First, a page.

David Molyneaux NeauxBrainers


David Molyneaux
joined Patton & Co. Sun Jan 25 '15.

Twitter: The Travel Maven ‏ @DavidMolyneaux
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NeauxBrainers has, so far, written 349 comments and this was the latest, on D.J. LeMahieu:

Fascinating LeMahieu story at Fangraphs by David Laurila. Never before heard the explanation that some northern high school players spend so much time in the inside batting cage that they tend to hit toward center and right fields, like Jeter. Here it is:

Tim Wilken was the club’s scouting director when the Chicago Cubs drafted DJ LeMahieu out of LSU in 2009. Wilken was still ensconced in that position two years later when he had a memorable exchange with the second-rounder. It took place in Knoxville, where LeMahieu — a product of Brother Rice High School in metro Detroit —was playing with the Double-A Tennessee Smokies.

“I said, ‘Hey, DJ, you stay inside the ball extremely well [but] you’re six-foot-five and don’t really let your swing out,” Wilken related to me recently. “You’re from Michigan; were you a fan of Derek Jeter? Do you stay inside the ball because he does that?’ He said, ‘No, I like Derek Jeter, but when you live in a northern state you have a tendency to stay with your swing because 95% of your BP is inside, in a cage. Had I lived in a sunbelt state, I might have started to let my swing out.’”

I asked the longtime scout — now a special assistant with the Arizona Diamondbacks — why a lack of outdoor reps might have that result.

“If you’re in a cage — and I’ve seen many cage batting practices — hitters kind of stay within their swing,” responded Wilken, who in 2016 was inducted into the Professional Baseball Scouts Hall of Fame. “LeMahieu hits a lot of balls up the middle and to the right side — every once in awhile he’ll pull a ball — but as he was describing to me, it’s a lot different inside. You don’t get to see the results of letting your swing out, so you don’t really turn on balls. Outside, you can see some of that power. Hitting a ball to left field and seeing it go a pretty good ways… that’s taken away when you’re in a cage.”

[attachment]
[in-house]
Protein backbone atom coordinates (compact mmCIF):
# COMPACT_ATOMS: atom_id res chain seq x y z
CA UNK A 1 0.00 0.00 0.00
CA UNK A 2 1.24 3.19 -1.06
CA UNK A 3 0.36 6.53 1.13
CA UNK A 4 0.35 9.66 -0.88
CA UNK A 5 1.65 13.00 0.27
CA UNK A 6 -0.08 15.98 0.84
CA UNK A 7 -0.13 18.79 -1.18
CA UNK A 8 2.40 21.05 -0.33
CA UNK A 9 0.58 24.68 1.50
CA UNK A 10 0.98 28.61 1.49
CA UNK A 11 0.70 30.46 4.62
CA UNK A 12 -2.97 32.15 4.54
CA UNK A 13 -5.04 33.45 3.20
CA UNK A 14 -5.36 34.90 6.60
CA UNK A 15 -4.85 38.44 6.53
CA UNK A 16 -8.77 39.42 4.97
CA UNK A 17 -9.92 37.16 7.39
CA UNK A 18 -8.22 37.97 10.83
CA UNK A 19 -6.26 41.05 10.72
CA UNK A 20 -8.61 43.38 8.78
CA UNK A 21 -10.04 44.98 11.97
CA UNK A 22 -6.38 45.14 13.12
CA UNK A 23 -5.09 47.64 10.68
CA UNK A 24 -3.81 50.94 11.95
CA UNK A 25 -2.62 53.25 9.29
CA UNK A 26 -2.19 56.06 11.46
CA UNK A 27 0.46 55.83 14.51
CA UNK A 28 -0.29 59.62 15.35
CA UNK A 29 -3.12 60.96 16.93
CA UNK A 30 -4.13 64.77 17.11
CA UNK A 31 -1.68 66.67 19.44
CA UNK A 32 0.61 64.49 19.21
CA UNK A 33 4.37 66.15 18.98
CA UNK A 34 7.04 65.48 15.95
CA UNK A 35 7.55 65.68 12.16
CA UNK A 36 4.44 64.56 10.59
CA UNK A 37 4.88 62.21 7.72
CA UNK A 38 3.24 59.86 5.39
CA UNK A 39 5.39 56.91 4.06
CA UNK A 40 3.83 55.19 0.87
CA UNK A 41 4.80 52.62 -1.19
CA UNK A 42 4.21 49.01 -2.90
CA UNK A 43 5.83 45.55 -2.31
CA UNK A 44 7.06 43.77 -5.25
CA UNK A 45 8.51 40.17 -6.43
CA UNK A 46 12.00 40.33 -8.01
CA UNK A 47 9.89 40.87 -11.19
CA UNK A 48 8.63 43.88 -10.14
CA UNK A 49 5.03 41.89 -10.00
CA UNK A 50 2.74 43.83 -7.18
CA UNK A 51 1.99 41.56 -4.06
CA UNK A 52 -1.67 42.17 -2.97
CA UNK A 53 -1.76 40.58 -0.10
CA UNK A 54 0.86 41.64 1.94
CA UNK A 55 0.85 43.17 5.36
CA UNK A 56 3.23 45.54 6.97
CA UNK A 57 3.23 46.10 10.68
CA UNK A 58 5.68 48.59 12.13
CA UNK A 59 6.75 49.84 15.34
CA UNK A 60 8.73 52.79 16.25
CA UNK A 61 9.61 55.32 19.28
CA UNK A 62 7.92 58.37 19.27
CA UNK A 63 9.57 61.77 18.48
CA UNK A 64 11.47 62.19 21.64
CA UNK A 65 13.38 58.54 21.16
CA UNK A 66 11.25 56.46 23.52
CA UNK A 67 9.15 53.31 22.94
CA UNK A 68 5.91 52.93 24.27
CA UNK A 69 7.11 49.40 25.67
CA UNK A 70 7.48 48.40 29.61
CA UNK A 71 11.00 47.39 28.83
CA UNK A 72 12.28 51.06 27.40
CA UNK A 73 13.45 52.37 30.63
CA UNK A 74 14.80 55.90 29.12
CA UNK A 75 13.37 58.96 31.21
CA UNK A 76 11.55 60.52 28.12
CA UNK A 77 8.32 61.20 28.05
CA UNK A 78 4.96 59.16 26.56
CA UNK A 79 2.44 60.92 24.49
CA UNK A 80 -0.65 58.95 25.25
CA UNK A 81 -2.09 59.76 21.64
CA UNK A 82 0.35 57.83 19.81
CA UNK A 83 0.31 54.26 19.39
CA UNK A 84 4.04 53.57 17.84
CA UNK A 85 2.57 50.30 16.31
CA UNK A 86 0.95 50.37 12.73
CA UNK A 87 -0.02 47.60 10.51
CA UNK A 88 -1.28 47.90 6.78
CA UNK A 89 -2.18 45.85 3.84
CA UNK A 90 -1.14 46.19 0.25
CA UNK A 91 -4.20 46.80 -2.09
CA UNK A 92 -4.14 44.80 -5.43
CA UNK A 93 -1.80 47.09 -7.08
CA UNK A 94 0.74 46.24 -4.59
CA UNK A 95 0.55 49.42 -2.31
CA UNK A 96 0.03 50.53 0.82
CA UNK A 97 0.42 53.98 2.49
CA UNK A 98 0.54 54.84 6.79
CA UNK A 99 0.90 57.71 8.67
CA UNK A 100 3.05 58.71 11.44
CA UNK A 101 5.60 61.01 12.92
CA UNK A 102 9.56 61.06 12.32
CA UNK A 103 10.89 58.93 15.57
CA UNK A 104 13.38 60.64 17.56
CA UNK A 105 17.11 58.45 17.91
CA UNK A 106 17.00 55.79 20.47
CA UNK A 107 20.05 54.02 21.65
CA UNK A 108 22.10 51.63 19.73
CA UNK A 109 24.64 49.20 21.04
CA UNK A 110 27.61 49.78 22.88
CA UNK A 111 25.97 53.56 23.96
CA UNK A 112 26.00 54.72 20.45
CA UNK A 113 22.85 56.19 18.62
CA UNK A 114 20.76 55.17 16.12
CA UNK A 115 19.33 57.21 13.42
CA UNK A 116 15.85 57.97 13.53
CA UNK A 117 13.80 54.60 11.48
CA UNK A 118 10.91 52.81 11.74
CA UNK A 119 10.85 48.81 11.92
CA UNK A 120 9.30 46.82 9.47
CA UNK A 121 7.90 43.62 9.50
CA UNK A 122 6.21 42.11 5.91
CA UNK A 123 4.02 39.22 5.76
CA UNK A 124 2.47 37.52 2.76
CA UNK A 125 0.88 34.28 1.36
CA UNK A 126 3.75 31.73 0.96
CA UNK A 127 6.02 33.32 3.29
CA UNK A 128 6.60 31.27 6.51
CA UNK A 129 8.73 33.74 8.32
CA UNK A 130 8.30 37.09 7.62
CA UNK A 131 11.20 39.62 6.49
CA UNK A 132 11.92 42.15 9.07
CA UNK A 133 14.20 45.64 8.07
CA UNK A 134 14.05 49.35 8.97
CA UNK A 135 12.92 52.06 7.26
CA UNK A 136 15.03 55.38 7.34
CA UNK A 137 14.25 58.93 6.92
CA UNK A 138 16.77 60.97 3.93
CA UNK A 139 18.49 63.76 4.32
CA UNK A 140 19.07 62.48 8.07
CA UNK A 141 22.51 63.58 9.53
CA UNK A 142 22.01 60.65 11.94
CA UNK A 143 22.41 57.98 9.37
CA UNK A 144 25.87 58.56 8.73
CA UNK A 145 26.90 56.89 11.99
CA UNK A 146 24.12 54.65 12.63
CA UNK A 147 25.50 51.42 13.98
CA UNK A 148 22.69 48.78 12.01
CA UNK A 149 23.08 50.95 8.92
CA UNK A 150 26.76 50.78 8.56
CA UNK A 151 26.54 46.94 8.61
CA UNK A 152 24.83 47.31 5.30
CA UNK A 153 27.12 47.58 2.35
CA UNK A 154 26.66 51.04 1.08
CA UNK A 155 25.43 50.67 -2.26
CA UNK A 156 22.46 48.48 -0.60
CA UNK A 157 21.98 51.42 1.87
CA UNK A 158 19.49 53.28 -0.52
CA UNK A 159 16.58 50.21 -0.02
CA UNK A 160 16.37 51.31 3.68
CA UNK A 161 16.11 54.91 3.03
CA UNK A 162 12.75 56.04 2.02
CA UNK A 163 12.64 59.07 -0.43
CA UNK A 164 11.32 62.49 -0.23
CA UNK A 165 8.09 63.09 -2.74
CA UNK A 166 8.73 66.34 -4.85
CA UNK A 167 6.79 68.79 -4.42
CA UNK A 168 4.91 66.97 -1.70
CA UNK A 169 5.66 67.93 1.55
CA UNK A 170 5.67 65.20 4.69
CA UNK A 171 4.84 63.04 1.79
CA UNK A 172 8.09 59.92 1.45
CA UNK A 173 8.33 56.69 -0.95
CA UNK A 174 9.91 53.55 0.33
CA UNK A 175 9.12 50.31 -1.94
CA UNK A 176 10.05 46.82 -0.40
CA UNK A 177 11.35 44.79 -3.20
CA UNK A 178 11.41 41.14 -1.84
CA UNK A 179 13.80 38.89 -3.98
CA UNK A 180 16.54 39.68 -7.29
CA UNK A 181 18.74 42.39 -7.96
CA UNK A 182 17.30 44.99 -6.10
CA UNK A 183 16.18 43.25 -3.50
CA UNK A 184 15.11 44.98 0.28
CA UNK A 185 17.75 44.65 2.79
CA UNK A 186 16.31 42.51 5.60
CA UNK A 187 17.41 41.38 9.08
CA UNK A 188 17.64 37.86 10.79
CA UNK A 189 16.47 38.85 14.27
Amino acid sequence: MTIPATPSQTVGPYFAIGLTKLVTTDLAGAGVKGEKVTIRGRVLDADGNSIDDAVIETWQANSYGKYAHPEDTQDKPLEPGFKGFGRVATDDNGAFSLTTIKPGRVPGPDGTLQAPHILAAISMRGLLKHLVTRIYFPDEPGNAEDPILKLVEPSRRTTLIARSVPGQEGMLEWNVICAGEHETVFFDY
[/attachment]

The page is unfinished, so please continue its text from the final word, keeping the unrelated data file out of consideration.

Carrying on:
In December 2011, LeMahieu was stolen away from the Cubs by the Colorado Rockies. Technically he was traded, but given how the four-player swap has worked out, the deal qualified as highway robbery. Colorado acquired the two-time batting champion, along with Tyler Colvin, in exchange for Ian Stewart and Casey Weathers. Stewart went on to record negative WAR, while Weathers weathered injuries and never made it out of the minors.

Theo Epstein, who’d been named Chicago’s president of baseball operations six weeks earlier, approached Wilken at the winter meetings. With him were two members of the Cubs’ brain trust.

“Theo told me, ‘Hey, we’ve got a deal, and it involves two of your guys,’” recalled Wilken. “He says to me, ‘You’ve got a 70 bat [on the 20-80 scouting scale] on LeMahieu. “One of the guys with him says, ‘What are the demographics on a six-foot-five second baseman?’ I said, ‘Well, you’re looking at [LeMahieu].'”

Opinions on the young infielder varied. One evaluator purportedly felt that LeMahieu’s arms were too long, and that his swing path wasn’t going to work in the big leagues. Wilken had an opposing viewpoint. “There are guys who can be longer to the ball and still have good hand-eye,” he explained. “And his hand-eye was pretty darn good.”

The swing path in question has obviously worked in the big leagues. LeMahieu slashed .299/.352/.408 in his seven years with the Rockies, and since signing a free-agent contract with the Yankees in January 2019 — barring an extension he’ll be back on the open market this winter — that line is .336/.386/.536. Moreover, LeMahieu has laid waste to the idea that he can’t hit for power. He’s swatted 36 home runs in fewer than 900 plate appearances since donning pinstripes.

“It turned out that I was wrong about him being a 70 hitter,” said Wilken. “He’s an 80 hitter. He’s just a damn good baseball player.”

David Molyneaux NeauxBrainers ()

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